BEREA, Ohio -- The Cleveland Browns stunned their fans and the NFL on Tuesday by sweeping out the front-office structure that owner Jimmy Haslam set up only a year ago.
Haslam announced that CEO Joe Banner would leave the organization in two months and that general manager Mike Lombardi also is leaving.
Ray Farmer was promoted to GM effective immediately, with Alec Scheiner taking over as president. Farmer and Scheiner, along with recently hired coach Mike Pettine, will report directly to Haslam.
Haslam said he and Banner started talking about restructuring the organization two weeks ago, and the result is what was put in place Tuesday.
The end result is that Haslam has replaced the man he hired to build the organization along with the GM who Banner brought in to pick the players.
"I think Joe will tell you that putting together an organization is what he was comfortable doing," Haslam said. "He's set us up for success, and now it's time to move forward."
"It is bittersweet leaving the Browns organization," Banner said in a statement released by the team. "I have thoroughly enjoyed working with Jimmy Haslam and helping him set the infrastructure for this franchise. I am proud of the talented individuals we brought in to help lead this team and feel that the Cleveland Browns are in good hands moving forward."
Haslam described the former structure that had Banner making final decisions on personnel as cumbersome and said the new structure would be more streamlined. He had nothing but praise and thanks for Banner and Lombardi.
Farmer becomes the seventh African-American GM in the league, a new high for a single season. Farmer said that reality is a matter of pride to him, and he's happy his parents could see it happen.
Farmer will be in charge of all football operations and decisions, including the draft and free agency. He will determine the 53-man roster, with Pettine deciding the 45 who will be active on game days.
Cleveland also is hiring former Kansas City Chiefs vice president of player personnel Bill Kuharich as a consultant to assist Farmer, league sources told ESPN NFL Insider Adam Schefter.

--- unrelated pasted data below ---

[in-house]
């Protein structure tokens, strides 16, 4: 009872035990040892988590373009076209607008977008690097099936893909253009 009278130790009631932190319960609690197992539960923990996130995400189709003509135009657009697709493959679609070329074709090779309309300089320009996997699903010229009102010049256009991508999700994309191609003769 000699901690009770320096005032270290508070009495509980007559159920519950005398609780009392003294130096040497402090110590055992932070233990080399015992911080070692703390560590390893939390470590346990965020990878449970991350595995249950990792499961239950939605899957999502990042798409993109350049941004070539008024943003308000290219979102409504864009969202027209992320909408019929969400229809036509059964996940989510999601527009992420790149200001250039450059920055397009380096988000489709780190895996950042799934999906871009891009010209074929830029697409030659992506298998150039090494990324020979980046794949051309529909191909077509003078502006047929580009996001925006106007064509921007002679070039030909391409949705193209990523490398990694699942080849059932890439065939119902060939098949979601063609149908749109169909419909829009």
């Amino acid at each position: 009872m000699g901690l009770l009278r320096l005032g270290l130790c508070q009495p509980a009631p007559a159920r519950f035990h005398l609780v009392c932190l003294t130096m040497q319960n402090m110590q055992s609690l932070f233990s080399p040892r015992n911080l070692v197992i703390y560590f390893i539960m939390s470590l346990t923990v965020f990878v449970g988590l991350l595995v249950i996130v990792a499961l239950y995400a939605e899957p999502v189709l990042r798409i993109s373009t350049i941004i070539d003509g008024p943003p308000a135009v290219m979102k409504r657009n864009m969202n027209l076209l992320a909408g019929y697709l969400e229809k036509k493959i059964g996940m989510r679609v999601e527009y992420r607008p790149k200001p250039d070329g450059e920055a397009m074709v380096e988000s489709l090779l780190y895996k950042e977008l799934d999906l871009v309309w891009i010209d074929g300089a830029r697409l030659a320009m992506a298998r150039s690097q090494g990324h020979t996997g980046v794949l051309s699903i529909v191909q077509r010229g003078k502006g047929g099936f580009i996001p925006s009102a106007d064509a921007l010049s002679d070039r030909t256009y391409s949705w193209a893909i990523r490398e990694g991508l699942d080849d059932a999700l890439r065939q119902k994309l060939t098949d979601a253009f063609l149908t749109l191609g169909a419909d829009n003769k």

The Browns have two first-round picks in the draft and are projected to have $35 million to $40 million in salary-cap room to spend on free agents.
Farmer previously interviewed to be the Miami Dolphins' GM but said that job was not right for him. He said he decided to stay in Cleveland without knowing this job would be his.
The changes were sudden and shocking, in part because they came almost a month after the Browns hired Pettine. Normally, if the front office is going to change, the team wants the new decision-makers to hire the coach. The Browns are the first NFL team ever to fire their coach and GM after a single season in which the two roles were held by separate individuals.
This season also marked the sixth straight year the Browns won five or fewer games. Only one other team has had a streak that long since the NFL went to a 16-game schedule in 1978. The Raiders had a seven-season streak from 2003-09.
"It's a learning curve to be an NFL owner," Haslam said. "If you want to look at me as being a work in progress, that's fair."
Haslam again denied that the Browns have a negative public image, and he also rebuffed questions about the federal investigation into rebate fraud at his company, Pilot Flying J, saying Tuesday was not the time to discuss that topic.
The shakeup came one month after the Browns hired Pettine after a 25-day search. Banner and Haslam fired first-year coach Rob Chudzinski after a 4-12 season, the team's sixth straight with at least 11 losses.
Banner, who previously worked in Philadelphia, was hired by Haslam to run the team shortly after his ownership was approved by the league in 2012.
Information from ESPN NFL Insider Adam Schefter, The Associated Press and ESPN Stats & Info contributed to this report.